Wedding, Part 9: Ceremony

Benedictio May your trails be crooked, winding, lonesome, dangerous, leading to the most amazing views. May your mountains rise into and above the clouds. May your mountains rise into and above the clouds. May your rivers flow without end, meandering through pastoral valleys tinkling with bells, past temples and castles and poets’ towers into a dark primeval forest where tigers belch and monkeys howl, through miasmal and mysterious swamps and down into a desert of red rock, blue mesas, domes and pinnacles and grottoes of endless stone, and down again into a deep vast ancient unknown chasm where bars of sunlight blaze on profiled cliffs, where deer walk across white sand beaches, where storms come and go as lightning clangs upon the high crags, where something strange and more beautiful and more full of wonder than your deepest dreams waits for you—beyond that next turning of the canyon walls. -Ed Abbey

F and I wrote our ceremony and vows together. We used traditional Christian wedding ceremonies (specifically the one from The Common Book of Prayer) as a basis for writing the ceremony but made it completely our own. We decided to ask Jason to be our officiant. This ended up being a great choice. Jason played the role well not only during the ceremony but in the lead up to the wedding as we spoke on the phone a couple of times about the ceremony and when he would call to jokingly ask us if we were nervous yet. F and I both felt really great that we had someone who knew us and what we wanted (and didn’t want) from our ceremony.

I love my puppy watching me intently (Amanda Summerlin)

After we finished with our portraits, it was ceremony time. We walked into the house and   directed people out to the ceremony site. The last person we found in the house was Chris who helpfully handed us his full can of Johnny’s American IPA*. We shared the beer and joked with Jason as we waited for everyone to settle in. This quiet moment, with some awesome levity added by the addition of the beer, was really very nice.

Once it was time to start, Jason walked in, followed by F. To the opening strains of Zac Brown’s Free I started my walk down the aisle. I remember looking at everyone looking at me the moment I walked out the door, but after that? I was just looking at F and grinning. I hardly remember getting down the aisle.

It’s hard work being so handsome. (Amanda Summerlin)

I hardly remember the start of the ceremony. Things started to slow down a bit for me when Stacia stepped forward to read Benedictio from Ed Abbey’s Earth Apples; I tried to hold onto each phrase and savor it but as she read the final phrase, “where something more strange and beautiful and more full of wonder than your deepest dreams awaits you—beyond that next turn of the canyon walls” I felt the first tears prick at my eyes. Next, Sandi, F cousin, read Walt Whitman’s “Song of the Open Road.” The poem states so much so perfectly for F and I.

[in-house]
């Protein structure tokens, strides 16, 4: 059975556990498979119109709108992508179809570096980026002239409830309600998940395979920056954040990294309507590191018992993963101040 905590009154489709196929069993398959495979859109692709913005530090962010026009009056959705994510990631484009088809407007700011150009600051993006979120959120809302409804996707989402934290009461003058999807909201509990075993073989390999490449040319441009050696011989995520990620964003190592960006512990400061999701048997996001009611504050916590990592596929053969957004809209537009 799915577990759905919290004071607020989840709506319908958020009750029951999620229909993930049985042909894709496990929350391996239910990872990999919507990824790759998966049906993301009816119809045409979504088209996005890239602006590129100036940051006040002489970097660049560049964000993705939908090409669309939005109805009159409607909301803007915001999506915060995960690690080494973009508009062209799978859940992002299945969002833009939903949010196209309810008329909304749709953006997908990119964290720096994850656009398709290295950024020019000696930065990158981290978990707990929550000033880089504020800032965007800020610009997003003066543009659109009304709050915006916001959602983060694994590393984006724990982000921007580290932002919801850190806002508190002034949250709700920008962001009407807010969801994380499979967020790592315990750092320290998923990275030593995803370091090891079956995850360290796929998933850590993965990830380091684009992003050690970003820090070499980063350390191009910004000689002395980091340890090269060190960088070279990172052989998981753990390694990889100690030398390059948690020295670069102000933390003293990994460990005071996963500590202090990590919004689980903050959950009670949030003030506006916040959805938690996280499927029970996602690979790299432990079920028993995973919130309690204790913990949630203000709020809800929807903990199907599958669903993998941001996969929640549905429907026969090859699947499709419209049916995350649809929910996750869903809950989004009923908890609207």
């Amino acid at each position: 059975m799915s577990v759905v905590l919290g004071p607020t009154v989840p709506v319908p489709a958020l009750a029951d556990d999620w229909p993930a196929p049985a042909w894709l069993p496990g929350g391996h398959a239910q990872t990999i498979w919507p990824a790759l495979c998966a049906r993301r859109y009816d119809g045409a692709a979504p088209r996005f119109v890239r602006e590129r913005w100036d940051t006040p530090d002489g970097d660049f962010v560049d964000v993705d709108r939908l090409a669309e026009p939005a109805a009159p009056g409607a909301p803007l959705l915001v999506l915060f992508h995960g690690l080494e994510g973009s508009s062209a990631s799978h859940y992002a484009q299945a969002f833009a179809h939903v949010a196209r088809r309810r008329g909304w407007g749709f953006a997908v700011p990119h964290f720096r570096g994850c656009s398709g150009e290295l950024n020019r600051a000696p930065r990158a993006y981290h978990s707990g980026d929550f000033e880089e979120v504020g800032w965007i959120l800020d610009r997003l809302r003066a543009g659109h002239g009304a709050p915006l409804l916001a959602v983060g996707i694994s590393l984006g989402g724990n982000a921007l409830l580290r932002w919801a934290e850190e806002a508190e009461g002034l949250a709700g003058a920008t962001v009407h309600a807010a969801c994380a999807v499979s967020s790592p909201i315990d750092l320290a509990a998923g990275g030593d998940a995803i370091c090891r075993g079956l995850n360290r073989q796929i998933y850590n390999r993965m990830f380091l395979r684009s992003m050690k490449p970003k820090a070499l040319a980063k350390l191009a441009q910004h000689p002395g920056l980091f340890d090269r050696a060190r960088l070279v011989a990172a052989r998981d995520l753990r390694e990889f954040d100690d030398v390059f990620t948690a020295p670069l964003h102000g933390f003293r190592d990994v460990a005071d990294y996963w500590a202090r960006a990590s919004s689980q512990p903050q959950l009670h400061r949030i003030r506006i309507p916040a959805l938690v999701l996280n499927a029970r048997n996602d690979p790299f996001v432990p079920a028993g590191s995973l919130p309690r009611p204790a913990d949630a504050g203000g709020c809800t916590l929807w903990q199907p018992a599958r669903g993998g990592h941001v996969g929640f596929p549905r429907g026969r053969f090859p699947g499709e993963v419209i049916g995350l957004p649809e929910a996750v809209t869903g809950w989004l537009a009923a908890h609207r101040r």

Jason spoke briefly about how he met F and how he’d watched F and I grow together.

Then it was time for our vows. Although teary, I mostly made it through the vows with a fairly steady voice. When I got to the last phrase (the one I could never read at home without tearing up) my voice broke. I’m not sure how much anyone could understand me, but F’s reading of it was nice and clear.

Vows. (Amanda Summerlin)

After we finished our vows, Jason tried to jump right to pronouncing us man and wife while F was still trying to get my ring out of his pocket. I’m pretty sure I interjected, “Hey!” and I remember at least a few other people (probably F and my mom) jumping in as well. We all laughed and moved back in to the ceremony.

(Amanda Summerlin)
(Amanda Summerlin)

After Jason (finally) got to pronounce us husband and wife and our kiss, rather than recessing, we invited everyone to the front to take a group shot. Following the group shot, we asked everyone to take their chairs over to the dinner table (just around the corner of the house), and broke out the wine, champagne, and beer.

(Amanda Summerlin)

Song of The Open Road by Walt Whitman

Allons! the road is before us!
It is safe—I have tried it—my own feet have tried it well—be not detain’d!
Let the paper remain on the desk unwritten, and the book on the shelf unopen’d!Let the tools remain in the workshop! let the money remain unearn’d!
Let the school stand! mind not the cry of the teacher!
Let the preacher preach in his pulpit! let the lawyer plead in the court, and the judge expound the law.

Camerado, I give you my hand!
I give you my love more precious than money,
I give you myself before preaching or law;
Will you give me yourself? will you come travel with me?
Shall we stick by each other as long as we live?




*Turns out, the Moab brewery unexpectedly has developed a pretty yummy session IPA.


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